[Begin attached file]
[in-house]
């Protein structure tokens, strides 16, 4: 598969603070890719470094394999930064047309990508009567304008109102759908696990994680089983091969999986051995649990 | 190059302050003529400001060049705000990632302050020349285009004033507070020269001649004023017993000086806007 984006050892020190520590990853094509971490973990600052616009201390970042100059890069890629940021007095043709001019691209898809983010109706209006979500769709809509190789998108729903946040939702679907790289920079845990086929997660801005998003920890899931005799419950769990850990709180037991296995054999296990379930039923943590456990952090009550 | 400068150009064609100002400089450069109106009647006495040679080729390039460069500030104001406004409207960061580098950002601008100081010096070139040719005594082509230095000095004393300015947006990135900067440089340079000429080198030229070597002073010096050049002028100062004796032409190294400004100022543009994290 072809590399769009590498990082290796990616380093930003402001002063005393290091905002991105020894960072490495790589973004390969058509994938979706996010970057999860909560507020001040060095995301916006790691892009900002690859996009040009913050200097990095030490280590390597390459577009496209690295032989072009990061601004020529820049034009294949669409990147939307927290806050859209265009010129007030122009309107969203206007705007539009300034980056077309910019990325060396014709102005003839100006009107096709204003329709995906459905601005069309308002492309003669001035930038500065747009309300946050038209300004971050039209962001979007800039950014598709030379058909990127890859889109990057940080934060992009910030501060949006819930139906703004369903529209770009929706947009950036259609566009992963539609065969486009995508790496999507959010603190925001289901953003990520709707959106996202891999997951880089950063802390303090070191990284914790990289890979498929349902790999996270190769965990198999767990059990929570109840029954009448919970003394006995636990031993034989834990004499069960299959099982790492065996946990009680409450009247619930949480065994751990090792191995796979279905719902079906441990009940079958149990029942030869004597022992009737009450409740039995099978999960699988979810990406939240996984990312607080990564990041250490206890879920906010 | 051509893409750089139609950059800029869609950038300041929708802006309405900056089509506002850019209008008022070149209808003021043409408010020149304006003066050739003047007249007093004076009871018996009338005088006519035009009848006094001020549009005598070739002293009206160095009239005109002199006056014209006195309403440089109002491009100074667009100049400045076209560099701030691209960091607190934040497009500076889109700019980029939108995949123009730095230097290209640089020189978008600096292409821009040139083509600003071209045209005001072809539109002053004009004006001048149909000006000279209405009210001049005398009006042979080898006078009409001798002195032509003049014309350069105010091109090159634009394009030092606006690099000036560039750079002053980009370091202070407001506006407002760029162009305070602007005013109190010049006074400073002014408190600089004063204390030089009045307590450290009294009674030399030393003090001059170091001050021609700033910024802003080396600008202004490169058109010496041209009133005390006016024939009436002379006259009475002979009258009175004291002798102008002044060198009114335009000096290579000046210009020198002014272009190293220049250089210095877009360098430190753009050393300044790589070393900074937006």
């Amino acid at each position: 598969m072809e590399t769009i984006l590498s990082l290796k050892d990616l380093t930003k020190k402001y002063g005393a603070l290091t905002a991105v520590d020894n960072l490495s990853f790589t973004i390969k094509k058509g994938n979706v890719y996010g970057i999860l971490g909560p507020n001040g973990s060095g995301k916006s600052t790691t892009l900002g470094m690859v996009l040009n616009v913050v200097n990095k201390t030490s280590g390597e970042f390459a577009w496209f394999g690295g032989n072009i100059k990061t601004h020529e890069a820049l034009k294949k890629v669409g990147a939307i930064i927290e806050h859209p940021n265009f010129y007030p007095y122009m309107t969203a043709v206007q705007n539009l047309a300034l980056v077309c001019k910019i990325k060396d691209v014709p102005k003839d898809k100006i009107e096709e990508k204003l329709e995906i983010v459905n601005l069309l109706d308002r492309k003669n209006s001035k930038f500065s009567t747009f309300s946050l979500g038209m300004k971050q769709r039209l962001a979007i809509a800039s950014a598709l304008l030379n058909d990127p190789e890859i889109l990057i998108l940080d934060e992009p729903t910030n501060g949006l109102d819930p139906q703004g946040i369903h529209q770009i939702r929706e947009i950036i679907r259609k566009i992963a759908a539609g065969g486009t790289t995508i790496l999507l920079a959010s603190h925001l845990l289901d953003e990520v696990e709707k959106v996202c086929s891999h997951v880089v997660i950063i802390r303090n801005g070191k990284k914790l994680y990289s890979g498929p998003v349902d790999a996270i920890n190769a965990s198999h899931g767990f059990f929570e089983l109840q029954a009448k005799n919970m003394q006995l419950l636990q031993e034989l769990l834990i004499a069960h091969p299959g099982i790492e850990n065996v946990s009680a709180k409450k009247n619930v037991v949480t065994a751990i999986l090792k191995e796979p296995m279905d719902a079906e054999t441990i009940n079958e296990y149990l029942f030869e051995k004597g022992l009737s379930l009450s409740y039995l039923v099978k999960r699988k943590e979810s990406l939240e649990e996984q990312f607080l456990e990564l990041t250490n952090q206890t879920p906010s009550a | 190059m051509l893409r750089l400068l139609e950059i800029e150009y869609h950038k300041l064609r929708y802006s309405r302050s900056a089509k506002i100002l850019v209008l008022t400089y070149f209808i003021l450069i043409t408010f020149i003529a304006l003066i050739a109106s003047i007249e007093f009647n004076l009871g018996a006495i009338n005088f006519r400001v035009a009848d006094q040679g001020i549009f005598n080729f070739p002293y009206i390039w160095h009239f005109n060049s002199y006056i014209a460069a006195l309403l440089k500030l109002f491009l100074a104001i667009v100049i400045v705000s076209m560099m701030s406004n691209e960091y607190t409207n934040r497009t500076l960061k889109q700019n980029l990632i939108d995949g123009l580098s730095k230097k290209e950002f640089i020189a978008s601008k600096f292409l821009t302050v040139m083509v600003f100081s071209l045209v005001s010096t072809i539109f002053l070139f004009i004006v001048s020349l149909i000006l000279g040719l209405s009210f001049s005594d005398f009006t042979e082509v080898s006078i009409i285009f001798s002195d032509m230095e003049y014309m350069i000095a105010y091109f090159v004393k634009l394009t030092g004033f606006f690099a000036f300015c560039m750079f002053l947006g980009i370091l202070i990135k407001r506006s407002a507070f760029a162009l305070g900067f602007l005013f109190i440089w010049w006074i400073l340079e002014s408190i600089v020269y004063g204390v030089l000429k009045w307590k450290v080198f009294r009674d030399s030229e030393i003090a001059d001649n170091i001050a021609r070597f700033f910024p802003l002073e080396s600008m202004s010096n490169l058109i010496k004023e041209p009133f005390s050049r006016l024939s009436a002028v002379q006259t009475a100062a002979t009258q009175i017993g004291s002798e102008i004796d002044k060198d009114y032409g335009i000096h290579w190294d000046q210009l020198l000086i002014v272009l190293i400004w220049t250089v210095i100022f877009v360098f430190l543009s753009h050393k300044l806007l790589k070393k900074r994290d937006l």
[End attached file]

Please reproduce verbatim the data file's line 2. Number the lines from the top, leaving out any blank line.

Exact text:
């Protein structure tokens, strides 16, 4: 598969603070890719470094394999930064047309990508009567304008109102759908696990994680089983091969999986051995649990 | 190059302050003529400001060049705000990632302050020349285009004033507070020269001649004023017993000086806007 984006050892020190520590990853094509971490973990600052616009201390970042100059890069890629940021007095043709001019691209898809983010109706209006979500769709809509190789998108729903946040939702679907790289920079845990086929997660801005998003920890899931005799419950769990850990709180037991296995054999296990379930039923943590456990952090009550 | 400068150009064609100002400089450069109106009647006495040679080729390039460069500030104001406004409207960061580098950002601008100081010096070139040719005594082509230095000095004393300015947006990135900067440089340079000429080198030229070597002073010096050049002028100062004796032409190294400004100022543009994290 072809590399769009590498990082290796990616380093930003402001002063005393290091905002991105020894960072490495790589973004390969058509994938979706996010970057999860909560507020001040060095995301916006790691892009900002690859996009040009913050200097990095030490280590390597390459577009496209690295032989072009990061601004020529820049034009294949669409990147939307927290806050859209265009010129007030122009309107969203206007705007539009300034980056077309910019990325060396014709102005003839100006009107096709204003329709995906459905601005069309308002492309003669001035930038500065747009309300946050038209300004971050039209962001979007800039950014598709030379058909990127890859889109990057940080934060992009910030501060949006819930139906703004369903529209770009929706947009950036259609566009992963539609065969486009995508790496999507959010603190925001289901953003990520709707959106996202891999997951880089950063802390303090070191990284914790990289890979498929349902790999996270190769965990198999767990059990929570109840029954009448919970003394006995636990031993034989834990004499069960299959099982790492065996946990009680409450009247619930949480065994751990090792191995796979279905719902079906441990009940079958149990029942030869004597022992009737009450409740039995099978999960699988979810990406939240996984990312607080990564990041250490206890879920906010 | 051509893409750089139609950059800029869609950038300041929708802006309405900056089509506002850019209008008022070149209808003021043409408010020149304006003066050739003047007249007093004076009871018996009338005088006519035009009848006094001020549009005598070739002293009206160095009239005109002199006056014209006195309403440089109002491009100074667009100049400045076209560099701030691209960091607190934040497009500076889109700019980029939108995949123009730095230097290209640089020189978008600096292409821009040139083509600003071209045209005001072809539109002053004009004006001048149909000006000279209405009210001049005398009006042979080898006078009409001798002195032509003049014309350069105010091109090159634009394009030092606006690099000036560039750079002053980009370091202070407001506006407002760029162009305070602007005013109190010049006074400073002014408190600089004063204390030089009045307590450290009294009674030399030393003090001059170091001050021609700033910024802003080396600008202004490169058109010496041209009133005390006016024939009436002379006259009475002979009258009175004291002798102008002044060198009114335009000096290579000046210009020198002014272009190293220049250089210095877009360098430190753009050393300044790589070393900074937006």